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Getting two cars, two crews, and six drivers to France takes planning. At the time of this writing, the cars have been in France for about a week. They arrived in England in late May and were hauled to Le Mans, France. Fehan and crew met up with the vehicles a few days later to begin prepping the cars for the test day. “The cars have all kinds of shipping materials on them,” explains Fehan. “The protective foam, all that has to be stripped off, the car is all disassembled to check for damage from shipping, then reassembled and they put the final setup on the car. It goes through a preliminary scrutineering process so they have to have proper ride height, proper ballast placement, overall weight. All of that has to be triple-checked and then we go out and run on that afternoon for the practice.”

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After practice the cars are checked over again, and then the crew has a short break, although drivers and managers have media and administrative duties. The Sunday of race week (June 12, 2016), everyone is back in Le Mans for final tech inspection, qualifying, and finally, racing on June 18. That’s when the 24 Hours officially starts.

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For some of the drivers who split time in other cars or series, the schedule is even more grueling. Jordan Taylor runs the Corvette Daytona Prototype (DP) car in the American IMSA series with his brother, Ricky, and while the GT class gets a break leading up to Le Mans, DP runs in Detroit the day before the test day in France, meaning the Taylor boys have to cross an ocean just to make it to practice. Jordan outlined their schedule for us: “We race Detroit in the Prototype then Saturday night fly straight to Paris, land Sunday morning, straight to Le Mans. Should get there at 11 a.m. and at 1 p.m. be on track at Le Mans, then drive back to Paris that night, fly home Monday morning. Home a day and half and then we go to Kansas for a Konica Minolta event then back to Le Mans for 10 days and then we’re home for a couple of days and then straight to Watkins Glen.” Despite the tight schedule, Jordan and Ricky should arrive in Paris on June 5 pretty pumped. Their No. 10 Konica Minolta Corvette DP took the top podium spot at the Belle Isle race on June 4.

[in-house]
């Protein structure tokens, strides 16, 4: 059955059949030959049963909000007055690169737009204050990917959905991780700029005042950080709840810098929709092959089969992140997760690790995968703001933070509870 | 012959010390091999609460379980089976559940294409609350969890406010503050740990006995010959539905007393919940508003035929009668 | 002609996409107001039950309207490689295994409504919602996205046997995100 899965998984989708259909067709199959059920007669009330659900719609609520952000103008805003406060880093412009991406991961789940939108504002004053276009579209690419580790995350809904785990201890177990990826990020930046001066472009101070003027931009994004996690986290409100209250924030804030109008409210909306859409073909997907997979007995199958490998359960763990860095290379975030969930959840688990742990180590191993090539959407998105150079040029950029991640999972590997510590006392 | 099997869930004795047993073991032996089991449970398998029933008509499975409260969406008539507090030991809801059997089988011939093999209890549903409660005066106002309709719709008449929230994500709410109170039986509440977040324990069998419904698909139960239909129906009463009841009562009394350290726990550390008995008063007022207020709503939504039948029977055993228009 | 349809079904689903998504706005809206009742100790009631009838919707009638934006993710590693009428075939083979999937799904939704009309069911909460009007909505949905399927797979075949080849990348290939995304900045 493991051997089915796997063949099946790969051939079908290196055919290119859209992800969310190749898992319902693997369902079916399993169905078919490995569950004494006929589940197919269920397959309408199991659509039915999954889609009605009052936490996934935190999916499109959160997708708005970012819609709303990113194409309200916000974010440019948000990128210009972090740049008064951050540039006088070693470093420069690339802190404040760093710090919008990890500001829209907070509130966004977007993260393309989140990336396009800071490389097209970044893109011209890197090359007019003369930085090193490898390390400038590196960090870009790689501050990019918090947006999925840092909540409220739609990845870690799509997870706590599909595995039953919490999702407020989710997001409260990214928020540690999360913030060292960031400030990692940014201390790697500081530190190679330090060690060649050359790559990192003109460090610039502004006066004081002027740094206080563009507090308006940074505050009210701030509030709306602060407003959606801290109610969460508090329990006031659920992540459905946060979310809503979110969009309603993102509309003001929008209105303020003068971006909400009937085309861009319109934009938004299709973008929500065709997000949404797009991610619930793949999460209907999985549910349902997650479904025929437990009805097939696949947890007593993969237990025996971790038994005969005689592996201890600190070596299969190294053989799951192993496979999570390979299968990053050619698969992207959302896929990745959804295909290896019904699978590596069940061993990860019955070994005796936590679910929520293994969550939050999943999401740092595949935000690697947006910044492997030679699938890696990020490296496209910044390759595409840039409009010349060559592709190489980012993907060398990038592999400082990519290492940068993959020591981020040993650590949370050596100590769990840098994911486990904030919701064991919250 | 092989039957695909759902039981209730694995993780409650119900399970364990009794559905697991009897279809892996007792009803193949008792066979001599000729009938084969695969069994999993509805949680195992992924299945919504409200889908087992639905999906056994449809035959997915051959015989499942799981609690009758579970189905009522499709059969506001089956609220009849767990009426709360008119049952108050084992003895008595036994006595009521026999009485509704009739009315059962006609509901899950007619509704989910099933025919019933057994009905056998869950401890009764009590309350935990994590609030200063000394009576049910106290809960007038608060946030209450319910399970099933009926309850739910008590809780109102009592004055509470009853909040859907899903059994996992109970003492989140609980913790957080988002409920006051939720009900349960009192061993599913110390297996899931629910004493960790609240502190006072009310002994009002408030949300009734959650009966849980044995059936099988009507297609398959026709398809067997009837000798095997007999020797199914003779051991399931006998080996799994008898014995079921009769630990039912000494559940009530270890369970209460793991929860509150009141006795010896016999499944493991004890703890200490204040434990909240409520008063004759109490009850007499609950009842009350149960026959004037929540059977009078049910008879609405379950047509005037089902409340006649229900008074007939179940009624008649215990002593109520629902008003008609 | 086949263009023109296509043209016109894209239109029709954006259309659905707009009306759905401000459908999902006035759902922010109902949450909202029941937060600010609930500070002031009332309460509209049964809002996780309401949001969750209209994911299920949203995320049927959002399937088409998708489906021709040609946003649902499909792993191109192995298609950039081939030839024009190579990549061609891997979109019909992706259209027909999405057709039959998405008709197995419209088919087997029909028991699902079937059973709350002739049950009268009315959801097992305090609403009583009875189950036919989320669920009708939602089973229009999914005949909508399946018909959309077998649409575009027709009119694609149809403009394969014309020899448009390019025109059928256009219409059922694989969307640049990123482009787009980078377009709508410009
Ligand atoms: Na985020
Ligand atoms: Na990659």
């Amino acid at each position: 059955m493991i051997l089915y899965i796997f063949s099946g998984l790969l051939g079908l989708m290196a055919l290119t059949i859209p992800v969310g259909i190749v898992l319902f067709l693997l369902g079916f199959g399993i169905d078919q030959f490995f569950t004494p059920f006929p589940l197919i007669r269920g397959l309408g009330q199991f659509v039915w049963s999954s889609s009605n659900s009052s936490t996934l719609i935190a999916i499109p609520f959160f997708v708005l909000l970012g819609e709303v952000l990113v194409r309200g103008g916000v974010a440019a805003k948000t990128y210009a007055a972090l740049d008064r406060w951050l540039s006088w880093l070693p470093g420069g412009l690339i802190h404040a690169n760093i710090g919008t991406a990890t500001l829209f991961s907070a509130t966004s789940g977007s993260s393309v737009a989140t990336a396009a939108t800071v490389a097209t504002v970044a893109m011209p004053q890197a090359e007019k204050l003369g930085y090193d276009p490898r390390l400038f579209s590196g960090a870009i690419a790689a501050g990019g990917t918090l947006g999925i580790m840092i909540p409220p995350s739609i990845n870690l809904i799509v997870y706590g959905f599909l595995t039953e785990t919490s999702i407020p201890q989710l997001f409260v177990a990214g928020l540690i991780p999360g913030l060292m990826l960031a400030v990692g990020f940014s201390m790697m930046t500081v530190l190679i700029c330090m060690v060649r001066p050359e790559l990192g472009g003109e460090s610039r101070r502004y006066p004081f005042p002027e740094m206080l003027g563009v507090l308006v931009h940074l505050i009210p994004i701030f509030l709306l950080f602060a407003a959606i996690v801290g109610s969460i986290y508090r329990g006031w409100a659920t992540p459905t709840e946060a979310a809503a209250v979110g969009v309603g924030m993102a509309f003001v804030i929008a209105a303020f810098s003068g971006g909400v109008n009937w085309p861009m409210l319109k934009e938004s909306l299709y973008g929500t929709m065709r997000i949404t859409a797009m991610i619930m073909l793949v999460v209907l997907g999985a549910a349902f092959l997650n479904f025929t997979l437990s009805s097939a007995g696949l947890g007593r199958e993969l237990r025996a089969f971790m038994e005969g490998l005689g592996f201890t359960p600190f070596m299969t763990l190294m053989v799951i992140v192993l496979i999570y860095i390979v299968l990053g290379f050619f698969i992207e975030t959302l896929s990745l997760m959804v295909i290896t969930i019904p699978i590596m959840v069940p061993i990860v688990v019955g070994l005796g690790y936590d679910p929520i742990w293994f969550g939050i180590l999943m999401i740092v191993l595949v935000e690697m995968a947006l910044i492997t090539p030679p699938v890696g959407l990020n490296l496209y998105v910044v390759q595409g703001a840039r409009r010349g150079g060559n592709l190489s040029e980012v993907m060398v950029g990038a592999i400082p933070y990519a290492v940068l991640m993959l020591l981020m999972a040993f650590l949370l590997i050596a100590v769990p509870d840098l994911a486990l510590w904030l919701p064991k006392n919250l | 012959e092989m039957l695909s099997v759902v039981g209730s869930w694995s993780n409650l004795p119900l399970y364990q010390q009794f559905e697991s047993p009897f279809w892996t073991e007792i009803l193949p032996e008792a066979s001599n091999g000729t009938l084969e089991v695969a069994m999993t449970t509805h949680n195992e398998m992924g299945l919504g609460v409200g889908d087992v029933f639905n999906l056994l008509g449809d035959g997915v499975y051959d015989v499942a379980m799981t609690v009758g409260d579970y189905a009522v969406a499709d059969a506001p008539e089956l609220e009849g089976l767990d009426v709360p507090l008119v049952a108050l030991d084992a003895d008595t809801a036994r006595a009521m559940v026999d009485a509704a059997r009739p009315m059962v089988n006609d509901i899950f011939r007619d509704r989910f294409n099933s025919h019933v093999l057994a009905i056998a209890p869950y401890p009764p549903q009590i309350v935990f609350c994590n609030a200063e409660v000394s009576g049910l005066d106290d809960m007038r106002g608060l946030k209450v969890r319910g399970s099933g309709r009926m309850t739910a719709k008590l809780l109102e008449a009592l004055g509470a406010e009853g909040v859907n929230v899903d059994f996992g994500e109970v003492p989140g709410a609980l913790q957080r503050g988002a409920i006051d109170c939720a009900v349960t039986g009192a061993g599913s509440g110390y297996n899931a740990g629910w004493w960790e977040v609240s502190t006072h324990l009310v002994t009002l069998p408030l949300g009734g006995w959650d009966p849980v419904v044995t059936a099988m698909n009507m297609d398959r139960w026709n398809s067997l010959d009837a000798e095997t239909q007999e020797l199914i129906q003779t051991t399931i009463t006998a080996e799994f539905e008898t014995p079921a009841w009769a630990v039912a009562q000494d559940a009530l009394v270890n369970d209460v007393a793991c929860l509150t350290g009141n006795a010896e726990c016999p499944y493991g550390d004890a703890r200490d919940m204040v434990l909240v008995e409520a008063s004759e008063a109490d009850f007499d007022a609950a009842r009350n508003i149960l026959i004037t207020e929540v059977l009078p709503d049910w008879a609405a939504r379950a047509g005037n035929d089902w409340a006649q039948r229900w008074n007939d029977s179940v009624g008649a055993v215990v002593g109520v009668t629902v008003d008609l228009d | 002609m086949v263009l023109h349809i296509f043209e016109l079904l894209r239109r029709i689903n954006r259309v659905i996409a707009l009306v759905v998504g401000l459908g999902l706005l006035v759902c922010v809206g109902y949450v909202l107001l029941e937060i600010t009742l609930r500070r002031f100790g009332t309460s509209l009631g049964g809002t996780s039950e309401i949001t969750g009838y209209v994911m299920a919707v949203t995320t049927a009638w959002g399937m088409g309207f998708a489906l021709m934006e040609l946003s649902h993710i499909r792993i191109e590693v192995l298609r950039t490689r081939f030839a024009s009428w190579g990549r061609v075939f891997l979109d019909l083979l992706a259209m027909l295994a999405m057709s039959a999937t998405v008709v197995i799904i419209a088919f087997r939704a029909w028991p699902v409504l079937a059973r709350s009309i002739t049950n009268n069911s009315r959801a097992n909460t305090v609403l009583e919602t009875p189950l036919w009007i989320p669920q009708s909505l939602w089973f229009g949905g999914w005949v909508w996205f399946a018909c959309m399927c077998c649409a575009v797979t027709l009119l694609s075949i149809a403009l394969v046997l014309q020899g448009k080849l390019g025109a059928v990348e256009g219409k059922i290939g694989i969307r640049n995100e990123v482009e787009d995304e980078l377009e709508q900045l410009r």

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We asked Jordan how the DP cars compared to the GTE Pro class that the C7.R will be running at Le Mans, and he said they are very different animals. “Everyone who goes between is kinda shocked at how different it is,” says Taylor. “In the Prototype it’s very stiff, it’s a very low ride height, a lot of downforce, a little bit more power. You slide around a lot more on the tire. So you can be very aggressive in the car, the harder you push it the more lap time you get out of it. When you drive a GT car it’s almost the opposite. It’s very easy to overdrive. You have to be very smooth. Very precise. You really have to change your mindset going between the two. Having done it now for five years it’s gotten easier but still every time I go back and forth it will take a couple laps to reset. Every year at Le Mans, throughout the race I get more and more comfortable with it. It’s always a challenge, but I’m not complaining!”

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For 2016 the C7.R Corvette is new for all the drivers, with a new aero package introduced at Daytona. Taylor’s teammates, Oliver Gavin and Tommy Milner, will have had a few more races in it than he will, but he says everyone seems happy with the changes. “I’m only in the car for one race a year but from what I’ve seen, it’s definitely been a successful upgrade to the car—what with winning Daytona and Sebring, those are long distance races that bode well for Le Mans. From the little I’ve driven the car and from what I’ve heard from the other guys it just makes the car more comfortable to drive and for a 24 hour race that’s really important.”